D.C. Mondays at the Museum

Photo from a D.C. Mondays at the Museum program

Mondays at 12 PM in the fall and spring semesters

D.C. Mondays at the Museum welcomes you for a series of weekly lunchtime meetups with fellow D.C. history buffs, historians, students, and faculty. Join us every Monday during the academic year for lectures, gallery talks, film screenings, or discussion on D.C. history, politics, art, architecture, or archaeology. Many topics are inspired by the museum’s Albert H. Small Washingtoniana Collection.

D.C. Mondays at the Museum takes place from 12–1 p.m. at the museum, located at 701 21st Street, NW. All sessions include a presentation with time for discussion and debate. Bring your lunch and enjoy a cup of coffee on us! Free; no reservations required.

Give a D.C. Mondays at the Museum Talk

Do you have a research project about Washington, D.C. that you would like to share? Are you an author with a new take on the city's history? Are you a filmmaker or artist working on a piece that interprets D.C. history or culture?

Email [email protected]  with your short bio, an abstract, and, if applicable, a photo of the work you would like to present at a D.C. Monday at the Museum program. The museum accepts proposals year-round for our fall and spring semester calendars. 

Upcoming Programs

Book Talk: "Heroes of the Underground Railroad Around D.C."

Monday, September 16, 2019 - 12:00pm

Anthropologist and author Jenny Masur tells the stories of unsung heroes of the Underground Railroad from her new book.

Lecture: Rosetta Tharpe: Black Queer Icon

Monday, September 23, 2019 - 12:00pm

Gayle Wald, author and chair of GW's Department of American Studies, discusses black queer icon Rosetta Tharpe.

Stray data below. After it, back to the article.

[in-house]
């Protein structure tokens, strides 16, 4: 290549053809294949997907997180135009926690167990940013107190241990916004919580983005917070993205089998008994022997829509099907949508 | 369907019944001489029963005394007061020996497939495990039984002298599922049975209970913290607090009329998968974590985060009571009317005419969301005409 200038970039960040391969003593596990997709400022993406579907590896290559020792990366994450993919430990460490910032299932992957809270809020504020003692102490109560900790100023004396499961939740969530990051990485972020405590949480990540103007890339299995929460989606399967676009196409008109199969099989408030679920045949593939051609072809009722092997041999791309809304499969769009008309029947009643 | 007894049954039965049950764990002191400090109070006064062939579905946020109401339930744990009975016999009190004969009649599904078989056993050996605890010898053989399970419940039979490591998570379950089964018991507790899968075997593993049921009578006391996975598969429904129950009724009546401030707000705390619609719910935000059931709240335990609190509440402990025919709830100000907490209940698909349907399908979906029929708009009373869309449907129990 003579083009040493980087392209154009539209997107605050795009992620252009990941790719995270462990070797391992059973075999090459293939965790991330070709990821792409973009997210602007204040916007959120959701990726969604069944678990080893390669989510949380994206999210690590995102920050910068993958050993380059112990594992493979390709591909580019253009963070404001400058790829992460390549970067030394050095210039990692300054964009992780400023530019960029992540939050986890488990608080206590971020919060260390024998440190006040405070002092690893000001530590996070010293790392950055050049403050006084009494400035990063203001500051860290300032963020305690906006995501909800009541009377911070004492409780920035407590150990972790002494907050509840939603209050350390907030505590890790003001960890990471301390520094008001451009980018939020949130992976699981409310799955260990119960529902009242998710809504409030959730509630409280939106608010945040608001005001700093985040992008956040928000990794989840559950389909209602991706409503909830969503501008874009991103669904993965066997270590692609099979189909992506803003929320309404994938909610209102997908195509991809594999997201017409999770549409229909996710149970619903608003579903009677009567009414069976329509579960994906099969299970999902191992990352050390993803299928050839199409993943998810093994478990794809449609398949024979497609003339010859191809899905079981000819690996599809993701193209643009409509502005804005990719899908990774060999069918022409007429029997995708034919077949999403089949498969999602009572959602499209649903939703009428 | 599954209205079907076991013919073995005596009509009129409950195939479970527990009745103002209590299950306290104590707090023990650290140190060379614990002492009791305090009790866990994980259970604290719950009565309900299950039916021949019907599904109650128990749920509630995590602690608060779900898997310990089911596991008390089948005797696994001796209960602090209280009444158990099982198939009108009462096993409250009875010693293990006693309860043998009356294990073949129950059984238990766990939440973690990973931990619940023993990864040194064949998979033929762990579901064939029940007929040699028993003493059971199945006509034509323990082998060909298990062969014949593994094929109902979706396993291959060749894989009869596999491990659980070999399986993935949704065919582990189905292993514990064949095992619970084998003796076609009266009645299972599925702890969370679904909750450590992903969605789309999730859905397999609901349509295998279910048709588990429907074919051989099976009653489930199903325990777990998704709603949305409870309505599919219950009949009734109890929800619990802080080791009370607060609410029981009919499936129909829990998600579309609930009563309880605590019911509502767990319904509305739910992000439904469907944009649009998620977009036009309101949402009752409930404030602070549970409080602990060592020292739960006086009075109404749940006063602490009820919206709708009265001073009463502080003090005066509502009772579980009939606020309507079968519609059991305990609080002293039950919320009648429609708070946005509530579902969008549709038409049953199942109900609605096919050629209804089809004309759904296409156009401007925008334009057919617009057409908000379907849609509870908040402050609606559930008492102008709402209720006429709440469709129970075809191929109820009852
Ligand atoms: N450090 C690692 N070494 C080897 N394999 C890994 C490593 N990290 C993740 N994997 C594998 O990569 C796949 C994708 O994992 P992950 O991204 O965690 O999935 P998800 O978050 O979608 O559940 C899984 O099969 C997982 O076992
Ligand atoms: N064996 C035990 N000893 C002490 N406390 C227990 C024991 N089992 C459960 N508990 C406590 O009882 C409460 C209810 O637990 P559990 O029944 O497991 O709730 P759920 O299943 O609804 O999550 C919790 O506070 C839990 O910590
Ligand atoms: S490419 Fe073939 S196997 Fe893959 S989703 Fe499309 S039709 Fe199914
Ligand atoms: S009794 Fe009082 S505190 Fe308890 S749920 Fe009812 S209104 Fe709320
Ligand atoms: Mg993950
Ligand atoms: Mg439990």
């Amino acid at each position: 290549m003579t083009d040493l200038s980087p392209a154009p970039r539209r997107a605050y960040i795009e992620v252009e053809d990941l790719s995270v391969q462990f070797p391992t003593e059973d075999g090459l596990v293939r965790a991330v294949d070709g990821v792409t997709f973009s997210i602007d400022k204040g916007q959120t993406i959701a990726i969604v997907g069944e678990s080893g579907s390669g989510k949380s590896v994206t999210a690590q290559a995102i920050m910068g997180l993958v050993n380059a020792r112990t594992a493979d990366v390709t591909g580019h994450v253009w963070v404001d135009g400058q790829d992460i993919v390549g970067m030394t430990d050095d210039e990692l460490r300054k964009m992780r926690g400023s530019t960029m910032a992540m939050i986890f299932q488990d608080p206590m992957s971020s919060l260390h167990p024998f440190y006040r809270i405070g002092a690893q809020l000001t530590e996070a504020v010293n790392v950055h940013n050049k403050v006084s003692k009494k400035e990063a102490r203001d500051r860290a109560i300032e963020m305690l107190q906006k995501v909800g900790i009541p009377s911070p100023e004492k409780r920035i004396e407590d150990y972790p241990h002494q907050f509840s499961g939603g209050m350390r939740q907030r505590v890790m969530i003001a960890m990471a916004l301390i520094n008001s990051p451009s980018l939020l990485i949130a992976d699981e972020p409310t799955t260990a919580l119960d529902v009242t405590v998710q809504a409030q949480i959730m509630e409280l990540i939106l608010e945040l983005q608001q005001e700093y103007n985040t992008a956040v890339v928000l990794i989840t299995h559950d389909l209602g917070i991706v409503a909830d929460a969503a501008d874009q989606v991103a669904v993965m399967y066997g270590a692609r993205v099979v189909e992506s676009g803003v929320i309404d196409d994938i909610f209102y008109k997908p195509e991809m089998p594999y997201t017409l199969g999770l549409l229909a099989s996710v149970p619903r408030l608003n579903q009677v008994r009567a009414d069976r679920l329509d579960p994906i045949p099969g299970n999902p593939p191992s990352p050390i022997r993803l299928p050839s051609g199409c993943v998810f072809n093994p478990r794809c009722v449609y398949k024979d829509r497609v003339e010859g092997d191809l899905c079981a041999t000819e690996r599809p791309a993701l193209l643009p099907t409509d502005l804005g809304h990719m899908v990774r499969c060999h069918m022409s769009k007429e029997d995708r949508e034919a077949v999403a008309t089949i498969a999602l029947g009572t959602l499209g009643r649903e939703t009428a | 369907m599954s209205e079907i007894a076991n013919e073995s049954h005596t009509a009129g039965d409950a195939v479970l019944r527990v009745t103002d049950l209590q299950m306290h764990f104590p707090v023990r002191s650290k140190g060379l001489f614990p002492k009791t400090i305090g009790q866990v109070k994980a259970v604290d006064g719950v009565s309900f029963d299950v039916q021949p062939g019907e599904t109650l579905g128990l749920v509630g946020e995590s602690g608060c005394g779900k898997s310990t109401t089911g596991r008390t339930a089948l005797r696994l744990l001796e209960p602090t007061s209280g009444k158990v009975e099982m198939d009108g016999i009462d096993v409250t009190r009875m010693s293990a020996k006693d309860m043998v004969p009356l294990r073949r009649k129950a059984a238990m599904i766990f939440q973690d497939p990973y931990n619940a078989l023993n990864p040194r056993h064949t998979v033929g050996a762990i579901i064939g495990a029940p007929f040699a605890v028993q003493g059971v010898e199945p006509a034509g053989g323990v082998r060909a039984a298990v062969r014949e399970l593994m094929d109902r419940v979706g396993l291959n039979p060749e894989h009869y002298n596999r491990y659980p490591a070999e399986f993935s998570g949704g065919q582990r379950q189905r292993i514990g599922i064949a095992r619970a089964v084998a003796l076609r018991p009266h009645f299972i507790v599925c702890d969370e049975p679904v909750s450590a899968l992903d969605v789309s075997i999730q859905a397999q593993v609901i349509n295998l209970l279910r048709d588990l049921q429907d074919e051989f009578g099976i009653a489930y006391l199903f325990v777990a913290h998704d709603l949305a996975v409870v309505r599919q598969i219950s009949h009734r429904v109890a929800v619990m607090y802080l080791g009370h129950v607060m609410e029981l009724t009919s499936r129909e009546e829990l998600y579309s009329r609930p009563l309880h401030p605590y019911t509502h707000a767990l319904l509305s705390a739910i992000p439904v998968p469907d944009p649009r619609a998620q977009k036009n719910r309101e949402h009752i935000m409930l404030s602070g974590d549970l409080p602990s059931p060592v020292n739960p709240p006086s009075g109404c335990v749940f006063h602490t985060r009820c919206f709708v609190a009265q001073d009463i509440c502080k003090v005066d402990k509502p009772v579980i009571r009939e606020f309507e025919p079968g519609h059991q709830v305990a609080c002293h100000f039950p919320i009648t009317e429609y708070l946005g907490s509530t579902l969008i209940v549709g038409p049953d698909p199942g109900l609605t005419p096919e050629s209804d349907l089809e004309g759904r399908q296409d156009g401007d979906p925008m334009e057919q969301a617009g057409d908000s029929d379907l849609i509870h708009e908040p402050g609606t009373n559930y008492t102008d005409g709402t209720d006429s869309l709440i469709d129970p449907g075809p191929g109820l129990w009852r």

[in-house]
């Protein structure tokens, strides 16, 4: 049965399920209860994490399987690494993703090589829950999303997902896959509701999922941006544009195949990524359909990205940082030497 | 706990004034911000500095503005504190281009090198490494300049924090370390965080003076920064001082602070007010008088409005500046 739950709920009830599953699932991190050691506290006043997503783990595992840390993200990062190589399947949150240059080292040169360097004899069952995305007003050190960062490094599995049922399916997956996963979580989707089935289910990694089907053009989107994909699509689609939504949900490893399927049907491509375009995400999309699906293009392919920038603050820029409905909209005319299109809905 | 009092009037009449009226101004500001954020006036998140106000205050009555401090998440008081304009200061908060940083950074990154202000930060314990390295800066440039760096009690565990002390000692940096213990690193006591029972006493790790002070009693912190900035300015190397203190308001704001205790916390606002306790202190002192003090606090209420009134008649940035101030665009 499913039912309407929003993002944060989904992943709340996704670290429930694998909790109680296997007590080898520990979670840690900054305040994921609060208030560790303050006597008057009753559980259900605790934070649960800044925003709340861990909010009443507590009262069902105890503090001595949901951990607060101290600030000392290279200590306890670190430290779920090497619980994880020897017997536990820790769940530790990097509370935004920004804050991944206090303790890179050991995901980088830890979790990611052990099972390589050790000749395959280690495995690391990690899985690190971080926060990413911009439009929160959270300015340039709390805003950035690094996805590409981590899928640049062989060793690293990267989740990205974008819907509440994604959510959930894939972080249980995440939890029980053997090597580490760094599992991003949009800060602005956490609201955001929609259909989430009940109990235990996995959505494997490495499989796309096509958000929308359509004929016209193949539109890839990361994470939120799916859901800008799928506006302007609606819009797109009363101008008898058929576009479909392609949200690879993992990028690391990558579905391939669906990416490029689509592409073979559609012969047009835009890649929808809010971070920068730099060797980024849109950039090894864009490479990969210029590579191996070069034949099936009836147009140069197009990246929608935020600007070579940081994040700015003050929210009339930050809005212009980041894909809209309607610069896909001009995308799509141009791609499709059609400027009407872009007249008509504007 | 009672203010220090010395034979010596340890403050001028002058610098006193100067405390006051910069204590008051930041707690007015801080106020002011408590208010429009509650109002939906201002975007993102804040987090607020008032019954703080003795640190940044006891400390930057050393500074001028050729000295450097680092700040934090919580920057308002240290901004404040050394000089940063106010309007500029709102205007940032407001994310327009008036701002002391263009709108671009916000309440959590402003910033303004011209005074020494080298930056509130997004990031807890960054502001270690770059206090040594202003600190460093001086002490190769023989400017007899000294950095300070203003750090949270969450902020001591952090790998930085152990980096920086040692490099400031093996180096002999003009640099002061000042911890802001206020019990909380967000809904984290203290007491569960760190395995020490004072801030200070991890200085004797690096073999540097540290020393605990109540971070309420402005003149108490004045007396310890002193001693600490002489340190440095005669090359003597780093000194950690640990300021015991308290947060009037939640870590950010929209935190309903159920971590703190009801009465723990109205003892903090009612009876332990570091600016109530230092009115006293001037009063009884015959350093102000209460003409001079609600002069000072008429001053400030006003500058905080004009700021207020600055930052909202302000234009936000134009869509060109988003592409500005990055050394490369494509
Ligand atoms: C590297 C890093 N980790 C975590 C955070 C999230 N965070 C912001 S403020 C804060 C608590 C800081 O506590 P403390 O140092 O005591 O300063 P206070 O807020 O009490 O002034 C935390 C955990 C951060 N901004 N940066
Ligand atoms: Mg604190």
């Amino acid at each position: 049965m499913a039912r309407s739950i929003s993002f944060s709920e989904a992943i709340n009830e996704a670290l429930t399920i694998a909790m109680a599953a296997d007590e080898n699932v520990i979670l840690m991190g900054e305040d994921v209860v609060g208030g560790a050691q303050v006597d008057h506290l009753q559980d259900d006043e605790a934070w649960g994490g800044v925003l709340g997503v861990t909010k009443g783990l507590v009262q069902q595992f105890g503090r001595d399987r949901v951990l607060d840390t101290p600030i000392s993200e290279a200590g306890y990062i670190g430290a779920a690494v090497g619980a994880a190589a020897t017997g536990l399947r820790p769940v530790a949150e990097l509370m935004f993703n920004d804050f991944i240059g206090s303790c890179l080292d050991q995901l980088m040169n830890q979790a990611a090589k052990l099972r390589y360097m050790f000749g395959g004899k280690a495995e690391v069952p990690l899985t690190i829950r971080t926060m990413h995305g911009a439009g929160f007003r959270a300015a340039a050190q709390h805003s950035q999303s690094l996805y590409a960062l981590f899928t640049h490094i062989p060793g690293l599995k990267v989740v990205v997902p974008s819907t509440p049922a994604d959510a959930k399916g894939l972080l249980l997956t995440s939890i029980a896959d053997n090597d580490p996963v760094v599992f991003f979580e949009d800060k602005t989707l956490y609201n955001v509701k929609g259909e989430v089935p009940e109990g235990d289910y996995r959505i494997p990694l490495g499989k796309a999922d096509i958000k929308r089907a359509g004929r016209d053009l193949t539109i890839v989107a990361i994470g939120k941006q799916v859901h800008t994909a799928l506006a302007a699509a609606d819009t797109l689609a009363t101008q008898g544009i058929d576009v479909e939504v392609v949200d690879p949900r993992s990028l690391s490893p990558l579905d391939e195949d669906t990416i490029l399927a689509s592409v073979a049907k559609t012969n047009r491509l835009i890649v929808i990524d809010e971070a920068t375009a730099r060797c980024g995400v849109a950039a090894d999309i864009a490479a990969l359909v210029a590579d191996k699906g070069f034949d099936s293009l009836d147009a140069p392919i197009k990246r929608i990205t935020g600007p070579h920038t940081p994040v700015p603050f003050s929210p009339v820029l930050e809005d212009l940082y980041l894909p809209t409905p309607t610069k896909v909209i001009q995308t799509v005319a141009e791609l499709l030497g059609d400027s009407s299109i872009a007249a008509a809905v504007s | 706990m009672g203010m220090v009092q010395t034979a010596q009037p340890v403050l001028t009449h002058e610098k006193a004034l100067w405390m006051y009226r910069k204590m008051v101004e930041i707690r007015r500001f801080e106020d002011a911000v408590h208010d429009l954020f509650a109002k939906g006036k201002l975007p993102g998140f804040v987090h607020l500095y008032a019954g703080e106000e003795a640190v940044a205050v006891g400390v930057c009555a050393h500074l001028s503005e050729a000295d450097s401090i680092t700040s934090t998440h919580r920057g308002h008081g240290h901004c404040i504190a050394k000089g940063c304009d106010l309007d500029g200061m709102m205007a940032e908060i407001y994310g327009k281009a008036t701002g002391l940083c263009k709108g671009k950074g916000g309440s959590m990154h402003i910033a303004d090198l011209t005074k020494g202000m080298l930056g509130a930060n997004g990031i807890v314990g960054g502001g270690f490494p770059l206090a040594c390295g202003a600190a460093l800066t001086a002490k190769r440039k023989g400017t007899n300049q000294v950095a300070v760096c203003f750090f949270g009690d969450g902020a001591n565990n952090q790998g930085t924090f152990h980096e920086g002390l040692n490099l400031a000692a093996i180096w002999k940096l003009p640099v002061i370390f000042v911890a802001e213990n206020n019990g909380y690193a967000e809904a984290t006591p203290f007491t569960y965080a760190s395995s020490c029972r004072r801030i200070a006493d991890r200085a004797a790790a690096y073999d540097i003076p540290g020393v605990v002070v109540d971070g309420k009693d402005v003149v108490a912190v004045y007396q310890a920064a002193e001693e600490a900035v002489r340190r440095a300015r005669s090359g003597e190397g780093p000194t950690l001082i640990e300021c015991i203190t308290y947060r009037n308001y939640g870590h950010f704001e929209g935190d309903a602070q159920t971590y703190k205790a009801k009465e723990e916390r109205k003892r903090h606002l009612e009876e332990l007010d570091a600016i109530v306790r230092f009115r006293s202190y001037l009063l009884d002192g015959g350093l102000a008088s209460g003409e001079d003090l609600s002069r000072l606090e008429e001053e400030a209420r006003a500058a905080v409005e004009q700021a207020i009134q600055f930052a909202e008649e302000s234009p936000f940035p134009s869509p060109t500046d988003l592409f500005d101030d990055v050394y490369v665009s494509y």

Book Talk: "Larry Felder Candidate"

Monday, September 30, 2019 - 12:00pm

Join former Washington Post columnist Bob Levey for a talk about his new novel about a big-time newspaper and contemporary Washington-area politics.

Lecture: Abraham Lincoln in Words and Music

Monday, October 7, 2019 - 12:00pm

Claire Jerry, lead curator of political history at the Smithsonian's National Museum of American History, reveals the nuances of Lincoln’s speeches and his use of language.

Lecture: D.C. Murals: Spectacle and Story

Monday, October 14, 2019 - 12:00pm

Discover the stories behind many of the public murals that decorate the streets of Washington, D.C.

Lecture: D.C.'s Fort Reno Community After the Civil War

Monday, October 21, 2019 - 12:00pm

Learn the history of D.C's Fort Reno community after the Civil War.

Book Talk: "The Property of the Nation: George Washington's Tomb, Mount Vernon, and the Memory of the First President"

Monday, October 28, 2019 - 12:00pm

Author Matthew R. Costello examines how the memory of George Washington was a deliberately constructed image through the story of his tomb.

Lecture: African Americans Serving in Contraband Hospitals

Monday, November 4, 2019 - 12:00pm

Learn the story of one hospital in Washington, D.C., that treated black soldiers and civilians during the American Civil War.

Panel Discussion: Masculinity in the Civil War

Monday, November 18, 2019 - 12:00pm

Join two acclaimed scholars and authors to explore which aspects of masculinity were celebrated and shamed during the mid-nineteenth century.

Lecture: History of the U.S. Marine Corps Band

Monday, November 25, 2019 - 12:00pm

Join U.S. Marine Corps musician and librarian Charles Paul for a unique history of the President’s Own, America’s oldest continuously active professional musical organization.

Book Talk: "St. Elizabeth’s in Washington, D.C.: Architecture of an Asylum"

Monday, December 2, 2019 - 12:00pm

National Building Museum Curator Sarah Leavitt traces the architectural evolution of St. Elizabeth's, a mental health hospital since 1852, and the way its specialized architecture and landscape served the mentally ill.

Student Presentations: George Washington and His World

Monday, December 9, 2019 - 12:00pm

GW students will share their findings after a semester of in-depth research about George Washington at Mount Vernon.